newbie: nslookup question


T

tim moor

dear dns gurus,
in our datacenter we changed out our primary and secondary dns server.
these servers resolves dns queries for different services we offer. our isp
is forwarding all requests regarding our name-space to these new dns
servers. the clients of our customers points to the dns server of our isp.
how can i find out, if the both newly installed dns server are resolving
the dns requests. from a customer client i tried a

nslookup -querytype=soa mydomain.com and
nslookup -querytype=ns mydomain.com

but this only returns the ip adress from the local windows 2003
domain-controller and a -> dns request timed out. the clients local w2k3 dc
is configured to forward all dns requests to the dns server of our isp. is
there a way to find out, that the new dns server are resolving the requests
?

thanx alot
tim
 
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J

John Coutts

dear dns gurus,
in our datacenter we changed out our primary and secondary dns server.
these servers resolves dns queries for different services we offer. our isp
is forwarding all requests regarding our name-space to these new dns
servers. the clients of our customers points to the dns server of our isp.
how can i find out, if the both newly installed dns server are resolving
the dns requests. from a customer client i tried a

nslookup -querytype=soa mydomain.com and
nslookup -querytype=ns mydomain.com

but this only returns the ip adress from the local windows 2003
domain-controller and a -> dns request timed out. the clients local w2k3 dc
is configured to forward all dns requests to the dns server of our isp. is
there a way to find out, that the new dns server are resolving the requests
?

thanx alot
tim
***************** REPLY SEPARATER ********************
You do this exactly the way an outside DNS server would do it. You first of
all ask one of the root servers (DNS servers are pre-configured with the
root servers).
server a.root-servers.net [198.41.0.4]

When you request mydomain.com, it will return all the servers that serve the
..com domains. Then select one of those:

server A.GTLD-SERVERS.NET [192.5.6.30]

When you request mydomain.com, it will return all the servers that serve the
mydomain.com domain.
mydomain.com
Server: [192.5.6.30]
Address: 192.5.6.30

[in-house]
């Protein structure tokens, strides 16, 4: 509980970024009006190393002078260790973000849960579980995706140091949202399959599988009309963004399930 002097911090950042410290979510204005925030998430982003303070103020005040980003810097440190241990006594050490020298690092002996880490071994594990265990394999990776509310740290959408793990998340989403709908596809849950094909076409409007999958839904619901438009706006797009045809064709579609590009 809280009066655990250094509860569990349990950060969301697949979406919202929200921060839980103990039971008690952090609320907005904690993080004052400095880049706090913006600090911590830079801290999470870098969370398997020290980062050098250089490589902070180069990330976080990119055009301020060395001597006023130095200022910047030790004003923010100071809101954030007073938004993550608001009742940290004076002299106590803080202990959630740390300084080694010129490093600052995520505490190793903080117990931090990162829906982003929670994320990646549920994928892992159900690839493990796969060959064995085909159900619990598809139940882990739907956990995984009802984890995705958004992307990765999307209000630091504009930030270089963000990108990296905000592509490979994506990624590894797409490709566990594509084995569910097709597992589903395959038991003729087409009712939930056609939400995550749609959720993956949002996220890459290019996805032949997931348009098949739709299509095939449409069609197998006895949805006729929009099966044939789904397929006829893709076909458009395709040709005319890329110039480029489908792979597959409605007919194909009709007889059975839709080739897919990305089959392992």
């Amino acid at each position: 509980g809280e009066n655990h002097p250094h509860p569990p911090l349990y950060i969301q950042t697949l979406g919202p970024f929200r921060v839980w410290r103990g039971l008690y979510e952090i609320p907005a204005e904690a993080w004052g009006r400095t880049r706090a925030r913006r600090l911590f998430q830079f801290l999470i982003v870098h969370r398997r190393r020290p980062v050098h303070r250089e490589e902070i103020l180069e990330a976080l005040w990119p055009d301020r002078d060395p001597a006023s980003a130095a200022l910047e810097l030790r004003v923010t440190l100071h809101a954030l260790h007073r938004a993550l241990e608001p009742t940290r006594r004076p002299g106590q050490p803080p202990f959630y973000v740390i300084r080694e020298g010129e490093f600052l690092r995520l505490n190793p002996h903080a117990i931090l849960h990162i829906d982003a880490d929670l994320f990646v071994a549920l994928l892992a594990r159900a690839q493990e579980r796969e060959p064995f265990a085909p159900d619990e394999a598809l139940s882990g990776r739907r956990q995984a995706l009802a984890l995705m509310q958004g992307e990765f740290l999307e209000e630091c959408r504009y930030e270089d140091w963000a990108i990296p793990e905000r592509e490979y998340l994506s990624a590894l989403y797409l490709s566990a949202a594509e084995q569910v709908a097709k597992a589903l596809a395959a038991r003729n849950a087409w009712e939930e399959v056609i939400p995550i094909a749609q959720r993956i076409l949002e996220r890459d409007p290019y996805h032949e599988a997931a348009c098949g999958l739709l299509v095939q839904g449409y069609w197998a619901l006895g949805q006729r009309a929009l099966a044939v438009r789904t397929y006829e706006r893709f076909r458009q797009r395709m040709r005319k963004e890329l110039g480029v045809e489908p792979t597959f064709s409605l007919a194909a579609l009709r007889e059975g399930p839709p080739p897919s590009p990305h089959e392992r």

Name: mydomain.com
Served by:
- ns1.mydomain.com
64.94.117.195
mydomain.com
- ns2.mydomain.com
216.52.121.233
mydomain.com
- ns3.mydomain.com
66.150.161.130
mydomain.com
- ns4.mydomain.com
63.251.83.74
mydomain.com

Select one of those and ask the question again:
mydomain.com
Server: ns1.mydomain.com
Address: 64.94.117.195

Name: mydomain.com
Address: 216.34.94.184


Done!

J.A. Coutts
 
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H

Herb Martin

tim moor said:
dear dns gurus,
in our datacenter we changed out our primary and secondary dns server.
these servers resolves dns queries for different services we offer. our
isp is forwarding all requests regarding our name-space to these new dns
servers.

That would normally not be the job of your ISP but rather
the PARENT zone DNS servers (e.g., .com, .edu) to DELEGATE
rather than forward to your DNS servers.

Generally it is best NOT to run your own DNS servers for public
DNS but rather move it back to the REGISTRAR and leave the
ISPs out of this completely.
the clients of our customers points to the dns server of our isp.

They should not need to do this. If I were to become one of your
clients this would make no sense for me (to point anywhere near
your ISP.)

DNS on the Internet is resolve by working from the ROOT SERVERS
("." or DOT zone) downwards through the delegations.
how can i find out, if the both newly installed dns server are resolving
the dns requests. from a customer client i tried a
nslookup -querytype=soa mydomain.com and
nslookup -querytype=ns mydomain.com

You can certainly do it manually with NSLookup but it is easier
usually to just visit the web site http://www.dnsreport.com/
and let them test it all for you.
but this only returns the ip adress from the local windows 2003
domain-controller and a -> dns request timed out. the clients local w2k3
dc is configured to forward all dns requests to the dns server of our isp.
is there a way to find out, that the new dns server are resolving the
requests ?

The key trick you overlooked is specifying WHICH DNS server to
use in your NSLookup command:

nslookup -q=NS DOMAIN_NAME IP.DNS.Server.ToAsk

You start by getting the ROOT DNS servers, then .Com (or whatever
your parent zone), then asking .Com for your DNS server from their
delegations etc.
 

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